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Monday, December 31, 2018

Owen Sound Police Chief Retires Today

Owen Sound | by Claire McCormack  

Bill Sornberger reflects on 42 years in policing.

Photo From Twitter @OACPOfficial 

The end of 2018 marks the end of Owen Sound Police Chief Bill Sornberger's leadership of the city's police service.

After 42 years in policing, Sornberger retires from the job December 31st.

Taking on his position will be Craig Ambrose from Waterloo Regional Police.

Sornberger's career saw him in a variety of roles, largely in Toronto, including riding a motorcycle, foot patrol, communications, human trafficking investigations, break and enter squad, detective work and heading up the Major Crimes Unit in Scarborough before he came to Owen Sound 11 years ago.  

Sornberger says he's not sure what he'll do next, "I have a couple of offers that have been made and some opportunities, we'll say, but right now I really just want to take it easy for a little bit."

That will start with a yearly golf trip in warm weather, says Sornberger, "I'm going to try and enjoy myself and just figure out what I'm going to do and maybe just stay retired, and maybe not, we'll see."

Sornberger began his policing career in Toronto in 1976.

He worked in the 52nd division at the Queen Street crossing between Eaton's and Simpson's, "It was different all the time," says Sornberger, "It was a really interesting start to the career."

Sornberger also worked as a motorcycle cop for a few years, which at that time, included driving around on a Harley Davidson all year round, even in winter.

He says during that time, there was one particularly memorable incident where he was involved in a fight with over 15 people in the middle of Danforth Avenue.

He came away with a broken wrist and a separated shoulder that spelled the end to his motorcycle riding.

In 1981, he went to 54 division where he did patrols and chased down suspects, "You'd get calls for break and enter in progress and you show up and there's people in the house and they're running out, and away you go. "

Then in 1983, he went back to 52 Division to work on the Juvenile Task Force where he worked to locate human trafficking victims for roughly five years.

"It was a tough job but it was very rewarding," he says especially when things were successful and they could get a conviction and help the victim, "You got them into a better life, a life they wanted; not the life someone wanted for them."
After that, he moved to the Break and Enter Squad which he calls "Terrific," saying, "That was right up my alley."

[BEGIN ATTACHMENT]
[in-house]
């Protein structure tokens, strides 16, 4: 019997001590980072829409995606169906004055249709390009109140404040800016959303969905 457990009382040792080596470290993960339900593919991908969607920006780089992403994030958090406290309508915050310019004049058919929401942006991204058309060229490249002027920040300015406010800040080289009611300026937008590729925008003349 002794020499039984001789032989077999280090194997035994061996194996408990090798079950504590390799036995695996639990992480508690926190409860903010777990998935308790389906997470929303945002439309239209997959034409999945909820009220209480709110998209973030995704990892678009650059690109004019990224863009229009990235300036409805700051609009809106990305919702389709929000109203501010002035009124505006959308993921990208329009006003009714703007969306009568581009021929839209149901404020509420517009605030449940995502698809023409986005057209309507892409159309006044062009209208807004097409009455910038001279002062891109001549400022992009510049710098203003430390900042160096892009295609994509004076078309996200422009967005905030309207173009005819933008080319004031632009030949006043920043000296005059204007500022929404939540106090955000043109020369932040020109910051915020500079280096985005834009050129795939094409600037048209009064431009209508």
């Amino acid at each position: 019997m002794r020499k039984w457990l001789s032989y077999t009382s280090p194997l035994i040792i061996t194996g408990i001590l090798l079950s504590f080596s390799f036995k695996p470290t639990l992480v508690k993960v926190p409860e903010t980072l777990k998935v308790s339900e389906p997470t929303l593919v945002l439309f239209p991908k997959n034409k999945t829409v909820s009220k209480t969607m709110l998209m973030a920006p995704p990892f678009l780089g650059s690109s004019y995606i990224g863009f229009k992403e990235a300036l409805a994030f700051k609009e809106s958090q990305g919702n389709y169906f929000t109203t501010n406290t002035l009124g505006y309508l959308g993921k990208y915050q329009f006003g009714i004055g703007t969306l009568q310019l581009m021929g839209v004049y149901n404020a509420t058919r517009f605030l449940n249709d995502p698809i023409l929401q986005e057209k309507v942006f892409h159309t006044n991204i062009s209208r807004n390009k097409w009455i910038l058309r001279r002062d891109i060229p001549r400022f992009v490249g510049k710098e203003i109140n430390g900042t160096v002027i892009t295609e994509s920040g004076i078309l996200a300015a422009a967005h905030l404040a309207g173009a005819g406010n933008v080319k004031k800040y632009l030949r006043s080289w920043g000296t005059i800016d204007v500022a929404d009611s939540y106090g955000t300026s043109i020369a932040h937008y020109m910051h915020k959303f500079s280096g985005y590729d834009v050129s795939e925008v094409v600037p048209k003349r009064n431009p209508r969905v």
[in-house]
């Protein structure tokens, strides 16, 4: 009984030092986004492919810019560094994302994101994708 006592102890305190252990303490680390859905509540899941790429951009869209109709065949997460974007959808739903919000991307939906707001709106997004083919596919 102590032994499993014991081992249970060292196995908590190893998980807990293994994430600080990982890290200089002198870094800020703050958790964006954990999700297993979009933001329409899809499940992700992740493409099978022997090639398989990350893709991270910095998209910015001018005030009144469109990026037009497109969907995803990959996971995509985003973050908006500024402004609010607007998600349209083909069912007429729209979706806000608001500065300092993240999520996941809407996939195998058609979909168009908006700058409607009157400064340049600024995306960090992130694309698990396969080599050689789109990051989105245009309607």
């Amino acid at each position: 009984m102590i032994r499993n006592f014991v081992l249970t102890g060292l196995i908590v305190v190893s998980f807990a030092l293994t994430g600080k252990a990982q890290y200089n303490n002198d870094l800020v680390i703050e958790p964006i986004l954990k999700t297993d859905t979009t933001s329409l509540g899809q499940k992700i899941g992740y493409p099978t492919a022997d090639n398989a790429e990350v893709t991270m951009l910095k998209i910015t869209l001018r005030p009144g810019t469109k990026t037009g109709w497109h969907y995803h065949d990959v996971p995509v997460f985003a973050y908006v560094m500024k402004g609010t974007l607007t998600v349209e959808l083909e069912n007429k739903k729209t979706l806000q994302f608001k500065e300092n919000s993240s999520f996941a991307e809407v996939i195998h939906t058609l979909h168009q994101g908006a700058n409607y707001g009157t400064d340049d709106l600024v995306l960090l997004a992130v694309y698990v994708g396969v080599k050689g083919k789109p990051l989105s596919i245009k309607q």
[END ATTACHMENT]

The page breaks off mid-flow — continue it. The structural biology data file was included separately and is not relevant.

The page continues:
Later Sornberger policed in Scarborough for a number of years as a detective and then ran the Major Crimes Squad there, "You see the worst and the best of humanity sometimes in those roles"

Sornberger came to Owen Sound in 2007 where he was first, Deputy Chief and in 2011, became Chief.

During his time in the Scenic City, there was a 'bath salt' drug epidemic in 2012 where Sornberger says four or five people in an eight hour period began to, "Lose their mind over this stuff," Sornberger says they were incredibly paranoid, delusional and became very strong, "It was a major incident for us for about two weeks."

Sornberger was also at the helm during the arson fires of 2015, which saw more than a dozen homes at the bottom of the St. Mary's hill -- including a 10 unit townhouse complex -- destroyed by an arson spree that left 41 people homeless.

In a matter of days, police arrested 27 year old Donald Wilson who, in October 2017, was sentenced to roughly 9 years in prison (including time served before sentencing).

But he says his time in Owen Sound is not marked by negative incidents, "We've got to stop looking at the glass being half empty and realize that the glass is half full," he says, adding, "These 11 years here have been spectacular, yes we've faced adversity, we've done all those things, but the good days far outnumbered the bad."

So far, he plans to stay in Owen Sound and stay involved in the community.

"I want to see the community continue to grow, I want to see the Owen Sound Police Service look at being a provincial hub for communications and it can grow to be that."

He says that's what being Chief was all about for him, 'You have to make sure that you lead with an eye to the future, if you lead with an eye behind you, you're never going anywhere. You have to make sure that you're looking down the road."

But in a glance back over the years, Sornberger is satisfied with his career, "I'm fortunate, I got to love what I did."

You can listen to the full interview with Sornberger on the Open Line HERE

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